“So, you’ve decided you’re going to make a move when it comes to autism. What are you going to do?” he asked Mr Shorten.

“No, it’s not as straightforward as that. We’ve been reviewing the scheme, as you know,” the minister replied.

“The review is now in. We’re meeting with the states to talk about how we can improve the system on disability.

“It’s not so much focusing on a particular diagnosis, but we want to make sure the NDIS isn’t the only lifeboat in the ocean. What’s happening now is that if you’ve got a child who’s not taking a standard developmental journey when they’re a little kid, the only thing you have around is the NDIS.

“So, we’ve got to have a conversation with other departments and the school system and everyone else about how do we help kids who might have a delay, but it’s not so severe that they need to be on the NDIS.”

Further into the chat, and Mr Fordham trotted out this curly question.

“All right, we’ve got 266,000 people under the age of 18 on the NDIS and out of those, more than half of them are listed under the autism category. Do you see all of those people remaining in a year or two from now? Surely not,” he said.

Maybe Mr Fordham hasn’t got the memo about ASD being a lifelong disability. But anyway, Mr Shorten responded with this:

“I don’t think the NDIS should be the only scheme to provide support for kids with developmental delay. What we have to do, though, is make sure there’s other systems out there because some parents will say, pigs might fly when you say, well, your child doesn’t need to be on the NDIS, they could be getting some other help.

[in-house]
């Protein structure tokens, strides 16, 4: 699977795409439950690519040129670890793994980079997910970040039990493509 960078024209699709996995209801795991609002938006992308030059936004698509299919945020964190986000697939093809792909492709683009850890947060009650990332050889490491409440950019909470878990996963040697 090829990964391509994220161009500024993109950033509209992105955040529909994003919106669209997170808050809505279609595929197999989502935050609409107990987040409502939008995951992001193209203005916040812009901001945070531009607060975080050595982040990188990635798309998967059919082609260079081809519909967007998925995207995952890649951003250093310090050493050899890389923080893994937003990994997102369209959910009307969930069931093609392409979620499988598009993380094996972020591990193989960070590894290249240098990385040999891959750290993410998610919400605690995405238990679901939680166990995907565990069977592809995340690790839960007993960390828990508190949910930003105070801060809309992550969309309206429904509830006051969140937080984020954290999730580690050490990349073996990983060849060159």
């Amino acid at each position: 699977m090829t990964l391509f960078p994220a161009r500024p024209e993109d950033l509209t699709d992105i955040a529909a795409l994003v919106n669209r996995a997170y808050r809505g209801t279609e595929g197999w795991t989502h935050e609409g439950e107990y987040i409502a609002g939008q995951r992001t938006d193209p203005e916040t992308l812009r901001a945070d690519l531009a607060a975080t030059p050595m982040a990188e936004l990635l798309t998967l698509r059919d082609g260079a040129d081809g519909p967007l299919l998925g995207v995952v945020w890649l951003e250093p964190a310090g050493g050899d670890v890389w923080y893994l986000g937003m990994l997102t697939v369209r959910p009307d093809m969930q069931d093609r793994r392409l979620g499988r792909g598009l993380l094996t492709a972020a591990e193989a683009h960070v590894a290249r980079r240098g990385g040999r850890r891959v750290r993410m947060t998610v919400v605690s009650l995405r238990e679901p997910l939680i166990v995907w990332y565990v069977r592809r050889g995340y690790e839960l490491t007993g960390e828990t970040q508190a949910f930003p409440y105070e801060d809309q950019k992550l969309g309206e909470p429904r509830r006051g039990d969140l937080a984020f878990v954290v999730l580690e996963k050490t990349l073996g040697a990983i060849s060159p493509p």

“So, the conversation has got to be about, one, is the help that people are getting actually reasonable and necessary? Does it deliver outcomes? Is it evidence based? And two, does the child need to have an NDIS package to get some support as they’re developing in their early years?”

You can read the full transcript here. And then there’s this transcript of Mr Shorten’s chat with ABC Radio Adelaide on the same subject. More of the same.

Two days later, writing for The Conversation, La Trobe University research fellow Nancy Sadka and colleague, psychologist Associate Professor Josephine Barbaro looked at the high number of NDIS participants with an autism diagnosis through a different lens.